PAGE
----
Separating Fact from Fiction in Shale Gas Development
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Separating Fact from Fiction in Shale Gas Development

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A summary of research done by a team at the University of Texas, headed by Dr. Charles Groat. The research shows (proves) that hydraulic fracturing in shale formations has not and does not pollute ...

A summary of research done by a team at the University of Texas, headed by Dr. Charles Groat. The research shows (proves) that hydraulic fracturing in shale formations has not and does not pollute groundwater. The full study is titled "Fact-Based Regulation for Environmental Protection in Shale Gas Development".

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  • Apparently not nearly enough 'separation'...
    Interesting this compromised 'study' is still here in 2013. Is there mention anywhere of the resignation of this lead investigator, Groat? Back in December 2012? This followed an investigation that found conflicts of interest...

    See: http://www.bloomberg.com/news/2012-12-06/texas-energy-institute-head-quits-amid-fracking-study-conflicts.html

    'The head of the Energy Institute at the University of Texas at Austin resigned following an investigation that found conflicts of interest in a study on the risks of natural gas drilling.'
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    Separating Fact from Fiction in Shale Gas Development Separating Fact from Fiction in Shale Gas Development Document Transcript

    • SeparatingFac tFROM teION FiSc l Gas In ha Development A report By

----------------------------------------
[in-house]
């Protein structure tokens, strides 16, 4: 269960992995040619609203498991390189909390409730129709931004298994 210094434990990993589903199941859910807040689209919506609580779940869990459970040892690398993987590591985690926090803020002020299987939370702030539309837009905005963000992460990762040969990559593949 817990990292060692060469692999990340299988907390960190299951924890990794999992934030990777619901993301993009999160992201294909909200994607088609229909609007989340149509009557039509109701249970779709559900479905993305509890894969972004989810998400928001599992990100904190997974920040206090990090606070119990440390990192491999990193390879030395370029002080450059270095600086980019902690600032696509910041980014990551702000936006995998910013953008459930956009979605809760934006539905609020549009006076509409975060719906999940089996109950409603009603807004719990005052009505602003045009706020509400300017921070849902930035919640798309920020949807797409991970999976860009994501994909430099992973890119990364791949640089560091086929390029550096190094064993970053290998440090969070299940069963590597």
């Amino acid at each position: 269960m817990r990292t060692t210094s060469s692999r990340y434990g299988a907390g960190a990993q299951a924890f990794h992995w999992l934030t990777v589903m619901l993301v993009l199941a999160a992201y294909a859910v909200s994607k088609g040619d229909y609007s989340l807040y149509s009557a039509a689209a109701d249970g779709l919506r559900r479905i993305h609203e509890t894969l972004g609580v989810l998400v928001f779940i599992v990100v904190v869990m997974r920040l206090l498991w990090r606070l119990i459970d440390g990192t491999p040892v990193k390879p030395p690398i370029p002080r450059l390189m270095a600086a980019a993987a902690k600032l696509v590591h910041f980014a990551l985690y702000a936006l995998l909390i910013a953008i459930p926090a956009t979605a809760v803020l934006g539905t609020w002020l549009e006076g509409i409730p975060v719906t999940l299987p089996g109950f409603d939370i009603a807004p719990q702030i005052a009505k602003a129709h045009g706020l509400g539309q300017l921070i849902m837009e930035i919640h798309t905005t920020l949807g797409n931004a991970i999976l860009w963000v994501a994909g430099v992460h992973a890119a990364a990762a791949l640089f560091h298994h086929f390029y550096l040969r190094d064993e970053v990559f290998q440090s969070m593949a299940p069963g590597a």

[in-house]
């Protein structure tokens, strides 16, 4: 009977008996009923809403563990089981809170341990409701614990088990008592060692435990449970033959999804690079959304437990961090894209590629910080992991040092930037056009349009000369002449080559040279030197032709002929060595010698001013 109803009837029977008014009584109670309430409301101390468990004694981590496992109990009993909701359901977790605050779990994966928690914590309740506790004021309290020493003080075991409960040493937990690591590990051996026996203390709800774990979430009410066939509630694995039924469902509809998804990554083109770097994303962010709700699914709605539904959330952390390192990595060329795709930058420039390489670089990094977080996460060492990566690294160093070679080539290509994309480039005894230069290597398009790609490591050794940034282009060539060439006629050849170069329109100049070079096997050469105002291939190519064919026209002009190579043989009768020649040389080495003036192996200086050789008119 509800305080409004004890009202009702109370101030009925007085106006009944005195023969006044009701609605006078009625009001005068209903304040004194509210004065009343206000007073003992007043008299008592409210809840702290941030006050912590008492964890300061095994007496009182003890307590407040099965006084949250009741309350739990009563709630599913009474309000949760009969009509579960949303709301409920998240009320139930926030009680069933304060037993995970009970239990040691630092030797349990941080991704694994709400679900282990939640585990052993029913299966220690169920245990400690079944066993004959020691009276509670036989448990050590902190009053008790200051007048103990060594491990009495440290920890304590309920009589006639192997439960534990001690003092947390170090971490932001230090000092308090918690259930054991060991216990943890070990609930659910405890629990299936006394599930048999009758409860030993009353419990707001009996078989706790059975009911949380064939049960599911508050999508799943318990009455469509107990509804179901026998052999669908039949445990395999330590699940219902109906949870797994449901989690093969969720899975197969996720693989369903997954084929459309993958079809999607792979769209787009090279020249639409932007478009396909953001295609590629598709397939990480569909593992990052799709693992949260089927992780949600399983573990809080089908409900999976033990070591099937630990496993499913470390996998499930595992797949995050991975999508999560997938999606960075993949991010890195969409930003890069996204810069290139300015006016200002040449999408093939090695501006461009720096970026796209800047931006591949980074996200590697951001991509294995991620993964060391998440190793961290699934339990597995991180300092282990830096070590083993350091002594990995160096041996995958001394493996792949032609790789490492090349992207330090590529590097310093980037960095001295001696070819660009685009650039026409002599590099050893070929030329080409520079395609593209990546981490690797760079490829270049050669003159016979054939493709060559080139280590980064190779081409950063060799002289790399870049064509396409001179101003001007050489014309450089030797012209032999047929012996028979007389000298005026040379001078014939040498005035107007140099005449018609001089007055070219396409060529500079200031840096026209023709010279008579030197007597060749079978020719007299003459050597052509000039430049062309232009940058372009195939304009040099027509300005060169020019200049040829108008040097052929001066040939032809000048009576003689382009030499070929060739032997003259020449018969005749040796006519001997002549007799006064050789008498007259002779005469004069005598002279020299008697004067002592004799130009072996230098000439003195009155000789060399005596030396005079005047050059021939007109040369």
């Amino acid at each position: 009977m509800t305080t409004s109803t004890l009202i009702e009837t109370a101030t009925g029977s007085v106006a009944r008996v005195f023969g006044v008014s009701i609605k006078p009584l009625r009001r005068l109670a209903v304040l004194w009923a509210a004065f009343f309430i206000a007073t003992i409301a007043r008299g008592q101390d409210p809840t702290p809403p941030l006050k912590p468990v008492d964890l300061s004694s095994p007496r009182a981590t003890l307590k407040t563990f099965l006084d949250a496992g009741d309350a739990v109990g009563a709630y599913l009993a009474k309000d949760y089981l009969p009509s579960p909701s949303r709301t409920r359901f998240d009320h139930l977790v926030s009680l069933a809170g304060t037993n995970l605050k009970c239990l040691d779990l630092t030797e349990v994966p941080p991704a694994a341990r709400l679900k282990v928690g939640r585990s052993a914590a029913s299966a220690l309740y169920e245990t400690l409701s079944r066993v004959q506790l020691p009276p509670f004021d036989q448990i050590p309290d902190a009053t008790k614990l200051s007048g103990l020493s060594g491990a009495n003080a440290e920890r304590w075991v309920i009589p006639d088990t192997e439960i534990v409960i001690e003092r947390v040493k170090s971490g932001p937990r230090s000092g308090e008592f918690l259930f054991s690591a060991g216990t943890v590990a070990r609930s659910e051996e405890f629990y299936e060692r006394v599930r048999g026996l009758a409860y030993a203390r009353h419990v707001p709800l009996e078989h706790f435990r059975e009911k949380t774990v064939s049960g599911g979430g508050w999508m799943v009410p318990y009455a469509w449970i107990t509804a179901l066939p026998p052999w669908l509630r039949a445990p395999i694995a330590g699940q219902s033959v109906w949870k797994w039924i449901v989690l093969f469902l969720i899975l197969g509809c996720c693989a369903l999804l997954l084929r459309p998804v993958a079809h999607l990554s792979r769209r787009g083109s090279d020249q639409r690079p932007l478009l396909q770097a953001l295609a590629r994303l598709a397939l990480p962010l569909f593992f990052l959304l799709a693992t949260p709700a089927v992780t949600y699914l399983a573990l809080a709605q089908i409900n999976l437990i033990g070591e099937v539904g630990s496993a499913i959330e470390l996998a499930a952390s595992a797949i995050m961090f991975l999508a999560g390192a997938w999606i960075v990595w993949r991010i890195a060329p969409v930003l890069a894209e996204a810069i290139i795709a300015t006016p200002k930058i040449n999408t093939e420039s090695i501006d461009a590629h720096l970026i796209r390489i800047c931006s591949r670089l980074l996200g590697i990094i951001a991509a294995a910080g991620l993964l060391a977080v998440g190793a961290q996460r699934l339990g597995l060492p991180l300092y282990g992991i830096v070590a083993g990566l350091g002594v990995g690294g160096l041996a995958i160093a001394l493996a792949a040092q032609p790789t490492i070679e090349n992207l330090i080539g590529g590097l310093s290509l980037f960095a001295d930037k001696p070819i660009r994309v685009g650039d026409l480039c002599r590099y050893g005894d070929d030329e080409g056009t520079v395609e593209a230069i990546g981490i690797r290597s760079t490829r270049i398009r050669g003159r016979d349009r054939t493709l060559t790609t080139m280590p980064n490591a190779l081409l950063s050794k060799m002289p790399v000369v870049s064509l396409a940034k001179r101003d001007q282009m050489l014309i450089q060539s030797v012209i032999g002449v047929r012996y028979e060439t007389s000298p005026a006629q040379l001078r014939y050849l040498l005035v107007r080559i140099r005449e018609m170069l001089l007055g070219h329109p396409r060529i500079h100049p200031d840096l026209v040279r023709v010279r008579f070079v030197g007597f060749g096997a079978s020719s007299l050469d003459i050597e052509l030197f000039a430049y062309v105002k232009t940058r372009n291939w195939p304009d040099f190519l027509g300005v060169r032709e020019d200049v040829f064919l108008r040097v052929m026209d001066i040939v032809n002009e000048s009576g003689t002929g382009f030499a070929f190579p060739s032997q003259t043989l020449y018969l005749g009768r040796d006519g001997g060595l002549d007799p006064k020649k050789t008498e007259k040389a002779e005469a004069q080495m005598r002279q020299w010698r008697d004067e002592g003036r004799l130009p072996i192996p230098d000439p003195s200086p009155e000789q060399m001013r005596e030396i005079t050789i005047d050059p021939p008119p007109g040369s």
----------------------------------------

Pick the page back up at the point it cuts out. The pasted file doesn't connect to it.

• Assessing the Real and Perceived Consequences of Shale Gas Development t h e a st on ish ing su rge in domestic natural gas production, brought on by the widespread use of hydraulic fracturing and horizontal drilling, has transformed the outlook for U.S. energy. Conservative estimates project the use of these techniques in shale gas development will all but assure a clean and affordable natural gas supply for generations to come, creating new jobs and enhancing our nation’s energy security. That sanguine view has been tempered, Marcellus Shale, in Pennsylvania, New however, by concerns that hydraulic York and portions of Appalachia; and the fracturing may contaminate groundwater Haynesville Shale, in western Louisiana and and pose other threats to public health. northeast Texas. While little evidence exists directly linking the practice to environmental harm, such The Energy Institute team investigated fears have ignited a controversy that has an array of issues related to shale gas dominated public discourse on the issue. development, including groundwater In fact, some areas have halted shale gas contamination, toxicity of hydraulic development altogether, at least temporarily. fracturing fluids, surface spills, atmospheric emissions, water use, drilling waste In response, the Energy Institute at The disposal, blowouts, and road traffic and University of Texas at Austin funded an noise. independent study of hydraulic fracturing in shale gas development to inject science into The goal of this research is to provide a highly charged emotional debate. policymakers a fact-based foundation upon which they can formulate rational For this study, the Energy Institute regulatory policies that ensure responsible assembled an interdisciplinary team of shale gas development. university experts to examine a broad array of issues associated with hydraulic fracturing in three prominent shale plays — the Barnett Shale, in north Texas; the2 | Separating Fact from Fiction in Shale Gas Development The University of Texas at Austin Energy Institute